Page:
This initial MBA accounting course will integrate fundamental financial and managerial accounting topics to provide students with the broad principles underlying the recording and reporting of financial information in order to understand the framework for decision making of users of various financial reports. The course is designed to demonstrate how accounting information is used within an organization to make business decisions, design control systems, and evaluate the impact on various stakeholder groups.

  • Theories of Institutions

    “Institutions” can be defined as rules that constrain economic behaviours. This subject draws on the theoretical contributions of the New Institutional Economics and Transaction Cost Economics, and applies some of these contributions to an analysis of changes in the Japanese economic and management system. This subject looks at “formal” institutions as well as “informal” constraints which determine the economic efficiency or inefficiency in the traditional and contemporary Japanese mode of monitoring and management. Cultural factors and customary practices creating mutual “trust” which plays the role as lubricant for running the economic system are also argued.

Capstone

  • Strategic Management

    Strategic Management is concerned with the long-term positioning and actions of organisations within dynamic markets, complex societies and at a global scale. The course provides concepts for analysing organisations fundamental principles, their contextual and transactional environments as well as their resources, competences and capabilities. Moreover, it provides concepts for formulating (new) strategies and sustainable business models and how these can be utilised in order to achieve and maintain a sustainable competitive advantage.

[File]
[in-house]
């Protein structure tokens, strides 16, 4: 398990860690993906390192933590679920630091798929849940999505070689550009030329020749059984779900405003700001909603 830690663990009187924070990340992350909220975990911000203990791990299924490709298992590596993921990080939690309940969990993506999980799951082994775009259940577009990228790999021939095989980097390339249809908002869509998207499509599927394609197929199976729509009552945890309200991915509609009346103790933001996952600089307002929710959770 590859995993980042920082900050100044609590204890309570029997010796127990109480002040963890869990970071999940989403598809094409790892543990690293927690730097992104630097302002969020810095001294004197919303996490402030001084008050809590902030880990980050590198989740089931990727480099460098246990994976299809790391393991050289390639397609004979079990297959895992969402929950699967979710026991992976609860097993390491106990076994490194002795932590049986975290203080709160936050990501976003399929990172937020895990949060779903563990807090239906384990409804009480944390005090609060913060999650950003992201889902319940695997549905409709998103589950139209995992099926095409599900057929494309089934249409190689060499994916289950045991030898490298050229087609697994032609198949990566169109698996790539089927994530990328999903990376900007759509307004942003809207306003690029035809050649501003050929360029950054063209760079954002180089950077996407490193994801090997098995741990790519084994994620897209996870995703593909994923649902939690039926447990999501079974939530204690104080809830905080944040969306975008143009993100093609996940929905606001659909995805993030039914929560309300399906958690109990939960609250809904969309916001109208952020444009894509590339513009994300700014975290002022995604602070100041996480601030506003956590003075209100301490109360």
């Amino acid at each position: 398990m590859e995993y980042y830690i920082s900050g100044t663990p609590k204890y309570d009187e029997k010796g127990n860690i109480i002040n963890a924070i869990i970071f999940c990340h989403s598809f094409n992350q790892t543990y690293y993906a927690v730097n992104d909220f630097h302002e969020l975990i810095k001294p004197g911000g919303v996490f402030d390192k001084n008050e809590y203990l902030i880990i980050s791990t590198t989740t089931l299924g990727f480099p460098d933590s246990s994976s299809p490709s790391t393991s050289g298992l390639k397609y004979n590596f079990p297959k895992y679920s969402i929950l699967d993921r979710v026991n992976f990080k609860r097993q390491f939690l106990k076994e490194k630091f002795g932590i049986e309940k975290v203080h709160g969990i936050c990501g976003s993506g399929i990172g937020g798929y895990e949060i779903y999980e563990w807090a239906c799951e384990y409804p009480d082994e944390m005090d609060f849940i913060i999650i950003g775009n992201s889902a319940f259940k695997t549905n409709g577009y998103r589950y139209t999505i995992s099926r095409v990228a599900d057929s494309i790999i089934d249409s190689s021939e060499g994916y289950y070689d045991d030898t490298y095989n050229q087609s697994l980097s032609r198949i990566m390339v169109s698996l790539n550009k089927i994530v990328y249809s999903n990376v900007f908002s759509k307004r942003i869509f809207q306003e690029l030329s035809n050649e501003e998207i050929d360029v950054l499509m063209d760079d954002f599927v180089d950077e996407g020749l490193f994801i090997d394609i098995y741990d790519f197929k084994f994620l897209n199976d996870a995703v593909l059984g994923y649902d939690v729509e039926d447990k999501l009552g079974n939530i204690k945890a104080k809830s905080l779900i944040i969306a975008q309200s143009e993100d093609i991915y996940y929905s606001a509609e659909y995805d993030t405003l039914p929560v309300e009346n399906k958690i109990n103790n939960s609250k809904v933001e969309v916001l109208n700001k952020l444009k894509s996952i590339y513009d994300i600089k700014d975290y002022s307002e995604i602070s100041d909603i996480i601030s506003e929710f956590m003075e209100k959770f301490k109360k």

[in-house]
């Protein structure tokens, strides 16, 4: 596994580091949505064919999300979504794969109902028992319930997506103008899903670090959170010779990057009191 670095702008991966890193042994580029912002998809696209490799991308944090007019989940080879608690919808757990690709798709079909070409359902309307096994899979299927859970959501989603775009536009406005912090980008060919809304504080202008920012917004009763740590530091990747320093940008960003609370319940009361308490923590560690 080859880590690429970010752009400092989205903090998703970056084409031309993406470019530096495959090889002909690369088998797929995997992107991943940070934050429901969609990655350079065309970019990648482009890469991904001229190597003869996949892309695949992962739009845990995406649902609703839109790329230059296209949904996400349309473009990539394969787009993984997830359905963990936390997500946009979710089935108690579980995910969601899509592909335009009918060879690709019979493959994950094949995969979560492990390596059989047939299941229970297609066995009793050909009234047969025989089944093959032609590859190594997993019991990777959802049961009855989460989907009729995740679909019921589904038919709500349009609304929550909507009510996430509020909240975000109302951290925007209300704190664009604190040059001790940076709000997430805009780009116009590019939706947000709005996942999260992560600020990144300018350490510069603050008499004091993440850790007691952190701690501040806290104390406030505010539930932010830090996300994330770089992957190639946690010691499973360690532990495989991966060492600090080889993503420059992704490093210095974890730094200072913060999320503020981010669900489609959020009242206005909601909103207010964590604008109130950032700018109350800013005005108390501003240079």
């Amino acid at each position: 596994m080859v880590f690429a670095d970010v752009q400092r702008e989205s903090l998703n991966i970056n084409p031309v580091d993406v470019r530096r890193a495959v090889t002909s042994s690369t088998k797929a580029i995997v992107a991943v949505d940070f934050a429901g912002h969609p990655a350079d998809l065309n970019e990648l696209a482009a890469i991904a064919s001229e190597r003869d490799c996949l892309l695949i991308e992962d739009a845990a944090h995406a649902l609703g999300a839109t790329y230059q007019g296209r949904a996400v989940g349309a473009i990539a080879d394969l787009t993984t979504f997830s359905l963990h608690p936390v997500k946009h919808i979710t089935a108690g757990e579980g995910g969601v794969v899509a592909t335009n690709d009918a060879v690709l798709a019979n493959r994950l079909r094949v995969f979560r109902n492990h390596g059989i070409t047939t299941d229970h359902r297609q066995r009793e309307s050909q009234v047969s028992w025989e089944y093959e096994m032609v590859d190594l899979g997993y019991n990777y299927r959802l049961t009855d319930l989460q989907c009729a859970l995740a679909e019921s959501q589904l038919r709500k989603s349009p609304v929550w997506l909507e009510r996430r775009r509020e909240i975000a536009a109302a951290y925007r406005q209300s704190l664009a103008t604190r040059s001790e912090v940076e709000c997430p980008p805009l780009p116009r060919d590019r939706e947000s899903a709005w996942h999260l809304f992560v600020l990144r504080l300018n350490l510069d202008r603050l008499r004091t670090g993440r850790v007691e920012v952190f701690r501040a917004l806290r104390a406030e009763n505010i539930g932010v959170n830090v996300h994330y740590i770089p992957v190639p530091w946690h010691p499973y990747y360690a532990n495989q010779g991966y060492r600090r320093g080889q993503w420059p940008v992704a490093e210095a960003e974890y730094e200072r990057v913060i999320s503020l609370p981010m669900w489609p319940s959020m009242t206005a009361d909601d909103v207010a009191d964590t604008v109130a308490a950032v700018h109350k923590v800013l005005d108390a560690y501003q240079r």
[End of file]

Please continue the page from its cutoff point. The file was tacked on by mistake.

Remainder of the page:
ELECTIVE SUBJECTS

Accounting and Finance

  • Quantitative Analysis and Statistics

    The objective of the course is to familiarize students with the statistical techniques used to solve real-life problems, and the underlying theories and their applications in problem solving. Much emphasis is given on solving statistical and quantitative problems, using the software packages like SPSS and MS-EXCEL.

  • Financial Engineering and Risk Management

    This course provides skills and techniques to recognize and evaluate the risk of financial institutions. In particular, the students are expected to understand the notions of cash flow, interest rates and probability, VaR, TVaR and CTE using statistics and financial engineering, survival risk for life insurance and pension, risk transfer for derivatives and reinsurance, and mathematical statistical risk models for loss analysis.

  • Financial Institutions and Markets

    This course provides knowledge about the kinds and roles of financial institutions. The students are expected to study the functions of the bank, the securities companies and the insurance companies, and the functions of the financial market and its roles. After understanding outlines of the financial institutions and markets, the students study about the mechanism of the market fluctuation and the capital flow among the financial markets.

  • Managerial Accounting

    This advanced course in Management Accounting is concerned with the provision of information to assist management to integrate strategic analysis within an organization. The aim of this course is to develop in the student an understanding of the knowledge required and the techniques from three broad and overlapping perspectives: planning and decision making; measuring performance and managing performance.

  • Financial Accounting

    Financial information is used by a wide variety of industries and individuals as part of the decision-making process in business. This course will cover some of the theories and practices of accounting and the way in which they relate to financial reporting. The main aim of the course is to provide students with an understanding of the detailed process underlying the recording and reporting of financial information that culminates in the preparation of financial reports on the enterprise for use by both internal and external parties.

Marketing and Management

  • Human Resource Management